FinTech Arena has no doubt indeed emerged as most perceptible disruptive sectors ever and has largely impacted daily consumers as well as other varied businesses irrespective of the sizes as well mode of work carried out. With ample support offered by global governments and regulators who are soundly aware of the necessity to protect the interest and affairs of both the consumers and businesses, as well as for giving a fair, competitive environment for industry players thus transforming it as one of the most potentially regulated sectors.
At the same time, globally the governments always don’t agree on regulating this swiftly moving industry. Coupled with powerful competition from traditional, established banks and financial services providers, along with constant technological developments, this makes it highly volatile, yet an exciting sector to watch.
So, peeping inside what really 2020 and the coming decade have in store for fintech and traditional banking and financial services?
The upward thrust for a neck and neck playing field: –
The chief banks are hugely the prime products of consolidation that initially was started in the 1980s, and they have continued enjoying a dominant position to this day. In 2020 and onwards, FinTech players could progressively thrust for a level playing field to prevent banks from taking advantage of their size and market share to crush rather than compete fairly with original market entrants.
The banking sector could finally witness the global governments announcing stricter regulatory measures to ensure a more equitable competitive environment for fintech players. Although these players are already starting to make inroads in terms of gaining market share, existing traditional players can still have significant leverage.
The prime illustrations include measures like preventing bank consumers from sharing vital bank credentials with fintech competitors by warning them of a security risk highlight how traditional players could be potentially be depriving the budding fintech newcomers of a level playing field.
The growing dominance of challenger banks and Neobanks: –
Challenger banks are typically established institutions (that specifically includes list of specialists or small and medium sized firms) seeking to compete with traditional banks.
Neobanks, on the other hand, are usually the latest, completely online or mobile providers. Both types of banks challenge the traditional banking system, providing a variety of accounts, payments, cards, loan products, and share trading and investment options.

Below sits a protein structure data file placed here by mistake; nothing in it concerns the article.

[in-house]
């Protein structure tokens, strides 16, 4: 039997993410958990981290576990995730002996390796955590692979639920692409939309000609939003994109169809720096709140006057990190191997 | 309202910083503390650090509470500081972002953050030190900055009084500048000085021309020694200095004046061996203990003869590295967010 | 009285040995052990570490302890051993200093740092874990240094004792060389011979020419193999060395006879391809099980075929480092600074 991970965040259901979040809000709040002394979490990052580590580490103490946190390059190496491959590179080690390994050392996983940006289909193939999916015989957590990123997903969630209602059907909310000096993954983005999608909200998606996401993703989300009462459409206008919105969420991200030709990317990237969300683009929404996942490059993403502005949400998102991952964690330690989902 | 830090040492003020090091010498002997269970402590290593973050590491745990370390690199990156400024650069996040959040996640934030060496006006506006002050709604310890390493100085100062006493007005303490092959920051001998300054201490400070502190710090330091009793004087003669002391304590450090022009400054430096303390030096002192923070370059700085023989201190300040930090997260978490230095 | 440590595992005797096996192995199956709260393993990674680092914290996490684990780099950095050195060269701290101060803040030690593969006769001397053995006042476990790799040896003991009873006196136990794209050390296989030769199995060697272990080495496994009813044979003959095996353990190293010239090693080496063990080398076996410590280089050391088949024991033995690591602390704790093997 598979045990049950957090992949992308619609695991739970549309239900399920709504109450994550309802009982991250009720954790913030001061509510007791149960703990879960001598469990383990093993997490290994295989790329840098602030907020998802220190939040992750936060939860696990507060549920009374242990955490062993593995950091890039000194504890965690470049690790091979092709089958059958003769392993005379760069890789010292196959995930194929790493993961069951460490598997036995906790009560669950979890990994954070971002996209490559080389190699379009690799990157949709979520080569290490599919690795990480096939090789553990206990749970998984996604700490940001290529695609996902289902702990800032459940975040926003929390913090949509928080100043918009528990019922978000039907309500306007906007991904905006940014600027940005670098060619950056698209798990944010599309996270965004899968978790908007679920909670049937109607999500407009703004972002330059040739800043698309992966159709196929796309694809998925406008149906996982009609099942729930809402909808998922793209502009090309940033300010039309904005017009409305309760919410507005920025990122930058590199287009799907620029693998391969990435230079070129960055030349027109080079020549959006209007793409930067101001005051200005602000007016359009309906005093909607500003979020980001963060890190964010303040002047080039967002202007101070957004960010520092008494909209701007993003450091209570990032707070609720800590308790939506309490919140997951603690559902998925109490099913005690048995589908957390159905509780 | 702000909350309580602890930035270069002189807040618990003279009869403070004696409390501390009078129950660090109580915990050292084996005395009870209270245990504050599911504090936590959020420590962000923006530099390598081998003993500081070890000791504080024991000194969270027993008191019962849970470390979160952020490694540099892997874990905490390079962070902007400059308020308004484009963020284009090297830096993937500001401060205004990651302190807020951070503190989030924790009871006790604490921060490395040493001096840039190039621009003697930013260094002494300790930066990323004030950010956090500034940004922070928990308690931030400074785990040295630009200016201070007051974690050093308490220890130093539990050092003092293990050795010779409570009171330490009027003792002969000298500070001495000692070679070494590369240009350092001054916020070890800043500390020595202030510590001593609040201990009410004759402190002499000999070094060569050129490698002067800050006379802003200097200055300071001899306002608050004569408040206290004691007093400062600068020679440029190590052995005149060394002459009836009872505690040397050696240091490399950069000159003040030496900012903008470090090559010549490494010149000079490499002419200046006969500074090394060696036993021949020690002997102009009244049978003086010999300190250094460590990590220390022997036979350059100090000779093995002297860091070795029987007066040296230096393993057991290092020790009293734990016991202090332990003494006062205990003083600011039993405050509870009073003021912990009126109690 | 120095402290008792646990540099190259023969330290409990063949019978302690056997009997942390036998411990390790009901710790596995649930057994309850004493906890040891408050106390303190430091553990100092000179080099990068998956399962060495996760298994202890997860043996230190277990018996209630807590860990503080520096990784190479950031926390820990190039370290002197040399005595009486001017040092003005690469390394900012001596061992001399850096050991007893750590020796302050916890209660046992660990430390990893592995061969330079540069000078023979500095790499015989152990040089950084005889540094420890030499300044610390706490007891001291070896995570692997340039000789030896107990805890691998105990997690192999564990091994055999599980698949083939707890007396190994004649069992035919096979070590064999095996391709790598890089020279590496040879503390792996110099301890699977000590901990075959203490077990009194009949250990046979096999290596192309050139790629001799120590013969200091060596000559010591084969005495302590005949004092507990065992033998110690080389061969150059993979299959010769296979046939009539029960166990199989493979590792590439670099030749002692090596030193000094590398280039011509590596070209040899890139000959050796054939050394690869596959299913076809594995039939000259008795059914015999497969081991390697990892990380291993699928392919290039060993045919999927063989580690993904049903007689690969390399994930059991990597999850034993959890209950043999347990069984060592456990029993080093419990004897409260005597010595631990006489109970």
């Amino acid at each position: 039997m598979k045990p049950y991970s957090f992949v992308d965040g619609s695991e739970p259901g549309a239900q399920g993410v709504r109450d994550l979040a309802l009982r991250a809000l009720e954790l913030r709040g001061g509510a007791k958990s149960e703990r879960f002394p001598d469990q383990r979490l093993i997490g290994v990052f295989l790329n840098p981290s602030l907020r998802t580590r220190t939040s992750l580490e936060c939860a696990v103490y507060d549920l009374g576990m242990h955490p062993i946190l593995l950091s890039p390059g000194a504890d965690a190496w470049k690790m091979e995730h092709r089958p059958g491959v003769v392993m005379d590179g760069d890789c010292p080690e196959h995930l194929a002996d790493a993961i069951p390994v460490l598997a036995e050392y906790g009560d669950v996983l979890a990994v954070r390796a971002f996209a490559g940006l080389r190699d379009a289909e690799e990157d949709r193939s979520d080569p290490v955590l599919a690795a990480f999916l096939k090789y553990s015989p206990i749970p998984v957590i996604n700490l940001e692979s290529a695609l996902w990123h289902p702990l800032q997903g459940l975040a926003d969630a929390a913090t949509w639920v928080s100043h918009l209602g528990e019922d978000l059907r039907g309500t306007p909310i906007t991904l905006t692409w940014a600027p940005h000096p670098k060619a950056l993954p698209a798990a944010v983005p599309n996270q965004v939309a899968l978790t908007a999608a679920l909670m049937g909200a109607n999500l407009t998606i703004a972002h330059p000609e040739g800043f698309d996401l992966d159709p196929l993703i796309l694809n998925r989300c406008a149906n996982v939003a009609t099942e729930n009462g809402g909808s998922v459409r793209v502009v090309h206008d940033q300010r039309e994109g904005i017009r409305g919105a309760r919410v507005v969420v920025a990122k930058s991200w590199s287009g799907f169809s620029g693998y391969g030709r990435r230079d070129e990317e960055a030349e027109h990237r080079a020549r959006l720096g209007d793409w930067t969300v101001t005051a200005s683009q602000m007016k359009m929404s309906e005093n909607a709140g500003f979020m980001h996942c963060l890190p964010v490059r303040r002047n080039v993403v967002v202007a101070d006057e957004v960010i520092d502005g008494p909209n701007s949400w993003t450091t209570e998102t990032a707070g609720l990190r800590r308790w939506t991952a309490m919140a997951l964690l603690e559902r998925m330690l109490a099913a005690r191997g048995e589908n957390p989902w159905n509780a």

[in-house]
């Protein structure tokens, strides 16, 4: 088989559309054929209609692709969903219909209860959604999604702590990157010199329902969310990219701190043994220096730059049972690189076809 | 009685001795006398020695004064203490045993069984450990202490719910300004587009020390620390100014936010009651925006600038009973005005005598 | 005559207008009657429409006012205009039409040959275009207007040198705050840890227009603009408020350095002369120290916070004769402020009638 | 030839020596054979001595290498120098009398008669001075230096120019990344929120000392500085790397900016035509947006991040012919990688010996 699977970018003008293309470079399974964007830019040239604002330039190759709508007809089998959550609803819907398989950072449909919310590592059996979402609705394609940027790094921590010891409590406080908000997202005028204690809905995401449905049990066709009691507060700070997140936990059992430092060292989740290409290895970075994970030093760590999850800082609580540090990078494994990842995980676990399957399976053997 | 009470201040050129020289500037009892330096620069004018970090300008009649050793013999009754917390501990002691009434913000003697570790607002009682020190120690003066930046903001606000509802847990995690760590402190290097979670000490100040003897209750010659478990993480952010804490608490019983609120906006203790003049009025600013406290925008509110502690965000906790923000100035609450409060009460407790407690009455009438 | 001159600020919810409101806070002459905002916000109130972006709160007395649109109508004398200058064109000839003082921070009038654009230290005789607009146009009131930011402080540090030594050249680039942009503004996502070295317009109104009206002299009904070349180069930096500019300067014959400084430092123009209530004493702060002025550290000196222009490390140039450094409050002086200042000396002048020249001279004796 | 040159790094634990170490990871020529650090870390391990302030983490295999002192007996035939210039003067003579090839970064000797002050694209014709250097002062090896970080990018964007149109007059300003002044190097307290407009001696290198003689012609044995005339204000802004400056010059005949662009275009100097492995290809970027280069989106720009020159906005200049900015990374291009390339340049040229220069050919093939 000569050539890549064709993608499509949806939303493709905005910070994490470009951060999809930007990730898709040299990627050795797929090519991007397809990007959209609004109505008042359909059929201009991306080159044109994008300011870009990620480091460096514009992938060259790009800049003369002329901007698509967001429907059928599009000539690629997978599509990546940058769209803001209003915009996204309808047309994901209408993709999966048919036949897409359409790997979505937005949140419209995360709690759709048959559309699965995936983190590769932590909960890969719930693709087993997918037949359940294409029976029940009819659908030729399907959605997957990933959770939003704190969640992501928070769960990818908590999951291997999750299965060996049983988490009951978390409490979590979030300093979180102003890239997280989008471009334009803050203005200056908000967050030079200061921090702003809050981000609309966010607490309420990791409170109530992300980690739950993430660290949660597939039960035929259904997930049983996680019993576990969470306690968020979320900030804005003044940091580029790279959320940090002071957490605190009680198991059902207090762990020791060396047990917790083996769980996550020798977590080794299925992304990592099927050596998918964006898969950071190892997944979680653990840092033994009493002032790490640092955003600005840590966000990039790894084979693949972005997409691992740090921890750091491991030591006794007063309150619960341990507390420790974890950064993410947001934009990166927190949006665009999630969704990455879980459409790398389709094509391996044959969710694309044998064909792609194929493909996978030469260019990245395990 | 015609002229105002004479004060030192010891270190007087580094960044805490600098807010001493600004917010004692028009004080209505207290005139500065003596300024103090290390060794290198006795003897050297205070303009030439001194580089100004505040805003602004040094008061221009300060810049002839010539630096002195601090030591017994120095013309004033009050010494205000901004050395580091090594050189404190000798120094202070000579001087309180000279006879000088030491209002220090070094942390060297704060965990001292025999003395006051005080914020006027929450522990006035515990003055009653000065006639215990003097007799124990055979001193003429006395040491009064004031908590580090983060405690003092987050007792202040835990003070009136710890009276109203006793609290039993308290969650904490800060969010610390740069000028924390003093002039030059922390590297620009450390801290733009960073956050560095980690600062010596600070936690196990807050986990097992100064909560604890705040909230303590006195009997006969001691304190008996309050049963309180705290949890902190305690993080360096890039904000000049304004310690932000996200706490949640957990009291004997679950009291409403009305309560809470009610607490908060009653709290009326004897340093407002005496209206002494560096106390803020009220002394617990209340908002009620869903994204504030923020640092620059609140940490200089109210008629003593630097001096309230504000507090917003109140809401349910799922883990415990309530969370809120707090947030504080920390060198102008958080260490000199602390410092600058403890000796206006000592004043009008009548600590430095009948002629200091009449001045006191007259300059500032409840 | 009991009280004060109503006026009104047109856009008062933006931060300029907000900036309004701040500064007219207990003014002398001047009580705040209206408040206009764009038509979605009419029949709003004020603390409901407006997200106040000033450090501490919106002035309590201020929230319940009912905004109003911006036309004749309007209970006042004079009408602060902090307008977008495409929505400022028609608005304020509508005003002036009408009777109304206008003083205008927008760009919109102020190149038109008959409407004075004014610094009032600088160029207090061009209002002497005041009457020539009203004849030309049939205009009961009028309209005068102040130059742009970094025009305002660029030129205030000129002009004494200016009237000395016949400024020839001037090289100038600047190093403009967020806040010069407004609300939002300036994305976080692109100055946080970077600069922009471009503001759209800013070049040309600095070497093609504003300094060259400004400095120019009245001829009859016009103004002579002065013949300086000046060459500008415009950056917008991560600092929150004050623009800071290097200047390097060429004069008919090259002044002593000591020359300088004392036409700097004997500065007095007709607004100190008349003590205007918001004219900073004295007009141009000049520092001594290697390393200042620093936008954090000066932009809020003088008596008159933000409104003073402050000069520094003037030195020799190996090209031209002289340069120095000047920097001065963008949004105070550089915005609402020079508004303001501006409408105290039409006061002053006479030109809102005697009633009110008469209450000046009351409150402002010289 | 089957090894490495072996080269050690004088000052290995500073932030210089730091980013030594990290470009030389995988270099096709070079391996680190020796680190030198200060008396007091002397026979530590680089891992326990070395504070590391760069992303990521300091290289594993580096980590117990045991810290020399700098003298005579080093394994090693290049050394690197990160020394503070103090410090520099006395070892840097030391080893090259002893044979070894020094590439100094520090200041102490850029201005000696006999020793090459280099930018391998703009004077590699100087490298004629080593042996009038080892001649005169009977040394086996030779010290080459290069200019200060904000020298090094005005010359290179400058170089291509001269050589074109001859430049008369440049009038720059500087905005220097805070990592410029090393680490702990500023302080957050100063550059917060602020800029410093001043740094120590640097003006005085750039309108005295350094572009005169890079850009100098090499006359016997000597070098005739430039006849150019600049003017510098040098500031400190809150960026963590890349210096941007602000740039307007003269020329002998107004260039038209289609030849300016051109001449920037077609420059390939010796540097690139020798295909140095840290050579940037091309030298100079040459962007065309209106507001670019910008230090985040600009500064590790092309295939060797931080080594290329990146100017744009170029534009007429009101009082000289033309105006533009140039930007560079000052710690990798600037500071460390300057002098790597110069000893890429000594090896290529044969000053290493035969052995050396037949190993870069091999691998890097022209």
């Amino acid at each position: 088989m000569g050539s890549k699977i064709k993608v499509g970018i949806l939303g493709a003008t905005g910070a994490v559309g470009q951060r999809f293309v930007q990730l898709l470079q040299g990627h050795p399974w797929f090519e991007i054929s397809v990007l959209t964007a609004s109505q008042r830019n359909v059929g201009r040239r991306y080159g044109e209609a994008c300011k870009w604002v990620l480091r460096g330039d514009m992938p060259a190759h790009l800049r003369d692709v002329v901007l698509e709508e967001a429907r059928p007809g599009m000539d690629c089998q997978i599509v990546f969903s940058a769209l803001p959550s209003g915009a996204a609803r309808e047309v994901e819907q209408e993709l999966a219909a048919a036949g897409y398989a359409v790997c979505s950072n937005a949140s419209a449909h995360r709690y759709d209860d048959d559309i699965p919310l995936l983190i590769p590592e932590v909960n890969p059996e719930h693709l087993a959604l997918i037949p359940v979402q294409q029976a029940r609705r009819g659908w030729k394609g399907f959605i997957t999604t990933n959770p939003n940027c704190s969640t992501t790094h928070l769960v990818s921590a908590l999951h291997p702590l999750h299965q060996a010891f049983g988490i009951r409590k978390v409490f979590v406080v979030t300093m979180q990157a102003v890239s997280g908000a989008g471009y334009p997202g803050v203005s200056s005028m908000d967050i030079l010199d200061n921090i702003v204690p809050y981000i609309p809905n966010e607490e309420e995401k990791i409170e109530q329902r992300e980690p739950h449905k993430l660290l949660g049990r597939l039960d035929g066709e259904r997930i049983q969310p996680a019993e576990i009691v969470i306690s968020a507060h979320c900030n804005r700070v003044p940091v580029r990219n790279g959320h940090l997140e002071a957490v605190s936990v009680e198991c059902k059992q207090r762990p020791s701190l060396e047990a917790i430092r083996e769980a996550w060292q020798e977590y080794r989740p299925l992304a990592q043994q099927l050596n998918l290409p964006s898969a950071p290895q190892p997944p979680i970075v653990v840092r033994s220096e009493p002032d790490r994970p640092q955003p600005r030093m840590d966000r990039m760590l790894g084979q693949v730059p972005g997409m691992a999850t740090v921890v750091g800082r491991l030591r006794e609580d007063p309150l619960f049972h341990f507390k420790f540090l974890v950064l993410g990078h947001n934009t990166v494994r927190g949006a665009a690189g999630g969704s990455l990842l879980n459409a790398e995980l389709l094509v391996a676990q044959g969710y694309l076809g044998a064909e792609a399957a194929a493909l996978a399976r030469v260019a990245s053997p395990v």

These latest players could continue attracting large venture capital investments as they focus on delivering services through mobile and internet technologies. Their disruptive influence could ultimately be similar to the impact of low-cost operators on the airline industry.
In a low-interest-rate environment, neobanks and challenger banks might concentrate on higher savings rates, lower fees and charges, and responsive, convenient services and products.
Robo advisors as new medium of communication, utilization of AI for improved CX: –
Fintech could no doubt indeed be the buzzword and truly shape the trading and investment segment in the upcoming years. In 2020 and onwards, more low-cost stock trading and investment offerings could be made available by fintech players. This could lead to new players seizing a large percentage of the market or motivate the traditional wealth management segment to change their offerings.
With the availability of passive investment and intense competition on fees, free share trading and self-help technology for low-cost investment plans could become standard offerings.
For an illustration, Robo-advisors haven’t yet lived up to predictions of gaining significant market share, but they have driven innovative tech tools for investing that is now used across the wealth management industry.
Alternative advancing comes to the fore: –
A study revealed that 44% of over-55s are partaking in the sharing economy, which has led to the accelerated adoption of P2P lending — transferring wealth from investors to millennials. Therefore, the 2020s could bring with it the acceleration of alternative lending solutions like peer-to-peer (P2P) lending.
The sophisticated cred assessment processes, lesser operating costs and fees, and substantial potential returns for lenders may continue to drive the success of P2P lending platforms. These fintech players service consumers as well as SMEs, and they could broaden their offerings from short-term loans to long-term debt solutions like mortgages and student loans.
In the aftermath of the global financial crisis when banks tightened their lending criteria and consumer distrust of traditional lenders grew, P2P lending gained a foothold in the fragmented global lending market.
Further disruption force to power global scenario: –
Technological advancements play a fundamental role in renovating and disrupting traditional banking and financial services, but demand and monitoring forces can also have a substantial impact on where the fintech sector is heading.
What’s clear is the coming decade will probably bring with its exciting world of latest opportunities for both FinTech and existing players to innovate and broadening in their offerings well beyond old-style financial services. Other trends like the 5G rollout around the world and Wi-Fi 6, leading to an ultra-fast and stable internet, could see the FinTech sector establishing new real-time delivery models and taking advantage of novel opportunities for monetization.